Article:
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U.S. PRTs Are Reconnecting Government In Iraq

Provincial Reconstruction Teams Reconnecting Government in Iraq

Military operations, reconstruction aide spur progress in Anbar province: Provincial reconstruction teams (PRTs) are helping communities in one of Iraq's most troubled regions to "reconnect government," says U.S. diplomat and Anbar province team leader James Soriano.

The teams, a mixture of military personnel and civilian experts from the State Department and other U.S. government agencies, are an essential component of operations in Iraq and Afghanistan, where countering insurgency means balancing military operations with rebuilding activities aimed at helping area residents recover from decades of tyranny and violence.

Fourteen months ago, Anbar was a battlefield, Soriano said, recalling his arrival in the provincial capital, Ramadi. The governor arrived for work protected by a platoon of U.S. Marines, while the rest of his government was evacuated to Baghdad to escape the violence. Local governments dissolved, criminal courts suspended operations and civil servants feared for their lives.

The main cause was the "perfect storm" of negative economic consequences for the Sunni-dominated region, such as unemployment exacerbated by factory shutdowns, the breakup of Saddam Hussein's military and dismissals of members of the ruling Ba'ath party, said Marine Brigadier General John Allen.

Soriano, joined by Allen, his military counterpart, updated reporters in a press briefing from the State Department November 2 on operations in Anbar province, where the United States operates four PRTs.

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Al-Qaida in Iraq insurgents took advantage of the upheaval, Allen said, initially portraying themselves falsely as "liberators," but rapidly showed their true intentions not long after, declaring Anbar to be the starting point for their vision of an "Islamic State of Iraq."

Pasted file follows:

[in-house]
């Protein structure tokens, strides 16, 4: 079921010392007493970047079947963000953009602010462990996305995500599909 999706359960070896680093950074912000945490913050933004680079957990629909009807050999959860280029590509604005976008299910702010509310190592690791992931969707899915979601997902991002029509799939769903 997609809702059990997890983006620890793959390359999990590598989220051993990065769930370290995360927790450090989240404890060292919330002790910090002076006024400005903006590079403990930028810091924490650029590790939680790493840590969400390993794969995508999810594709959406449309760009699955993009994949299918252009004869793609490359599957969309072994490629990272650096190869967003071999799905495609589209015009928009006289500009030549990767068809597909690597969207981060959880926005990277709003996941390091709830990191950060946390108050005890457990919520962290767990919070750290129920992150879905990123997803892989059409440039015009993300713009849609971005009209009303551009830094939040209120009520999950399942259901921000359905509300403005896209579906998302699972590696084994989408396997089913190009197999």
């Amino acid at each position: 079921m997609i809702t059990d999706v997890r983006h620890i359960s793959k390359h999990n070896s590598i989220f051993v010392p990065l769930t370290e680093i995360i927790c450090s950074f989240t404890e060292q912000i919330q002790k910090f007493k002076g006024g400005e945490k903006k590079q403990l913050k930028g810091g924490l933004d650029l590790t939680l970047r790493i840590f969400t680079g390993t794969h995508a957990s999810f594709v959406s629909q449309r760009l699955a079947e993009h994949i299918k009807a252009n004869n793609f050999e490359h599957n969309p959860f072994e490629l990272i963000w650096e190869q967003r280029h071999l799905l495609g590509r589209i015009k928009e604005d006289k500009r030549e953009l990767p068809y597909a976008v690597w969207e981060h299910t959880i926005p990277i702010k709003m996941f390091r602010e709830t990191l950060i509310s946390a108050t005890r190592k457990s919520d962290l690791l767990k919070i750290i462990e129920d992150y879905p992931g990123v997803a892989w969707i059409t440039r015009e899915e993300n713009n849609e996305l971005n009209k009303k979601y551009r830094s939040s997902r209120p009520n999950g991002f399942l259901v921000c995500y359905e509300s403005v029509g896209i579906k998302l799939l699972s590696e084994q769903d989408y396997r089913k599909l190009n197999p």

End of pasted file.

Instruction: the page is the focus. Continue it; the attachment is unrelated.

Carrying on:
When their extremist views were rejected by Anbar's tribes, al-Qaida in Iraq began a campaign of murder and intimidation, Allen said, targeting traditional "anchor points" including influential tribal sheikhs, doctors and teachers, as well as roads, bridges and other key infrastructure.

Even though U.S. recovery projects were limited by the fighting, Allen said that the benefits to area residents from PRT repairs to water systems, schools and medical clinics stood in stark contrast to al-Qaida's actions, and helped convince tribal leaders to join together with coalition forces. (See related article.)


These efforts, Allen said, "helped to restore tribal leadership's authority, and gave that leadership the ability to improve the quality of life for their people."

With approval from tribal leaders, "the sons of Anbar" have stepped forward to safeguard their communities by joining the army and police, Allen said. Army units have grown to full strength and 21,000 new police officers are on the streets, nearly twice as many as in 2006. Additionally, nearly 5,000 more recruits are on the waiting list for what Allen expects will be a 27,000-strong police force.

"These Anbaris from their own neighborhoods and own towns have control of the population centers," Allen said, Adding that this development "has made it very difficult for al-Qaida to reassert itself."

Now that the violence largely has subsided, Soriano said, PRTs are transitioning from military to civilian duties, and helping to "reconnect government."

In July, the PRTs completed renovation of government office buildings in Ramadi, where residents once again can be seen in its halls seeking services from its reopened offices.

"Virtually every city and town in the province now has a functioning local council and a mayor," Soriano said. "That was not true 14 months ago."

The teams have helped bring government and tribal leaders together across the region to communicate their needs to authorities in Baghdad, bringing more funding to Anbar to promote reconstruction and further economic development.

"Anbar province is leaving the long night of battle and entering onto a post-conflict period, with rising expectations among its citizens of better services and accountable government," Soriano said.


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